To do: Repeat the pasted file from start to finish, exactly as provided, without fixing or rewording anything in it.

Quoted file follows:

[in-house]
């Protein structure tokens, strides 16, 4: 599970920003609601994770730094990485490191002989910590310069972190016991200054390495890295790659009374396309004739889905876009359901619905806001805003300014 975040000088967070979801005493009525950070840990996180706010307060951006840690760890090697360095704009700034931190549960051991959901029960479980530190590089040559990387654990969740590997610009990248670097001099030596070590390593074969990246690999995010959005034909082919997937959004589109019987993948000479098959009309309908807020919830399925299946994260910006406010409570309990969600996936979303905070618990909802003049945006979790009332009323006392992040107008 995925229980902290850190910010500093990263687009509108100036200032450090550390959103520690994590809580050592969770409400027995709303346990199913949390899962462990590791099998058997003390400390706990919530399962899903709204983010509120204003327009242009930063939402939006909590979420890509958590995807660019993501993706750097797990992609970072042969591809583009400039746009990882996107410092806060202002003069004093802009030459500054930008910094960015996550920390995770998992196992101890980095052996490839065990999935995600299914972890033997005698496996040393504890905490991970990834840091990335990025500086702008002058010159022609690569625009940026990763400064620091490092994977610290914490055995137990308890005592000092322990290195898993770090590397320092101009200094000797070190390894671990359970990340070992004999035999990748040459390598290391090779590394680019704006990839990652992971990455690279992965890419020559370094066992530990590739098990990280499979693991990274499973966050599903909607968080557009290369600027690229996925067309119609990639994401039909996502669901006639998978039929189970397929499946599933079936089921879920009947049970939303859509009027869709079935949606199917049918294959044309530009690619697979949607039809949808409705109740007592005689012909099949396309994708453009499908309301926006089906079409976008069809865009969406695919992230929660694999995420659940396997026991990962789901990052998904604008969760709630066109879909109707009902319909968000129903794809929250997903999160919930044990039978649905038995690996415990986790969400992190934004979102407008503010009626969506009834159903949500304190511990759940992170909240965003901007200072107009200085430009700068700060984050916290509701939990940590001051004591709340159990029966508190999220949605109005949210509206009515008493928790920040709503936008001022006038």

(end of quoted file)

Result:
[in-house]
């Protein structure tokens, strides 16, 4: 599970920003609601994770730094990485490191002989910590310069972190016991200054390495890295790659009374396309004739889905876009359901619905806001805003300014 975040000088967070979801005493009525950070840990996180706010307060951006840690760890090697360095704009700034931190549960051991959901029960479980530190590089040559990387654990969740590997610009990248670097001099030596070590390593074969990246690999995010959005034909082919997937959004589109019987993948000479098959009309309908807020919830399925299946994260910006406010409570309990969600996936979303905070618990909802003049945006979790009332009323006392992040107008 995925229980902290850190910010500093990263687009509108100036200032450090550390959103520690994590809580050592969770409400027995709303346990199913949390899962462990590791099998058997003390400390706990919530399962899903709204983010509120204003327009242009930063939402939006909590979420890509958590995807660019993501993706750097797990992609970072042969591809583009400039746009990882996107410092806060202002003069004093802009030459500054930008910094960015996550920390995770998992196992101890980095052996490839065990999935995600299914972890033997005698496996040393504890905490991970990834840091990335990025500086702008002058010159022609690569625009940026990763400064620091490092994977610290914490055995137990308890005592000092322990290195898993770090590397320092101009200094000797070190390894671990359970990340070992004999035999990748040459390598290391090779590394680019704006990839990652992971990455690279992965890419020559370094066992530990590739098990990280499979693991990274499973966050599903909607968080557009290369600027690229996925067309119609990639994401039909996502669901006639998978039929189970397929499946599933079936089921879920009947049970939303859509009027869709079935949606199917049918294959044309530009690619697979949607039809949808409705109740007592005689012909099949396309994708453009499908309301926006089906079409976008069809865009969406695919992230929660694999995420659940396997026991990962789901990052998904604008969760709630066109879909109707009902319909968000129903794809929250997903999160919930044990039978649905038995690996415990986790969400992190934004979102407008503010009626969506009834159903949500304190511990759940992170909240965003901007200072107009200085430009700068700060984050916290509701939990940590001051004591709340159990029966508190999220949605109005949210509206009515008493928790920040709503936008001022006038």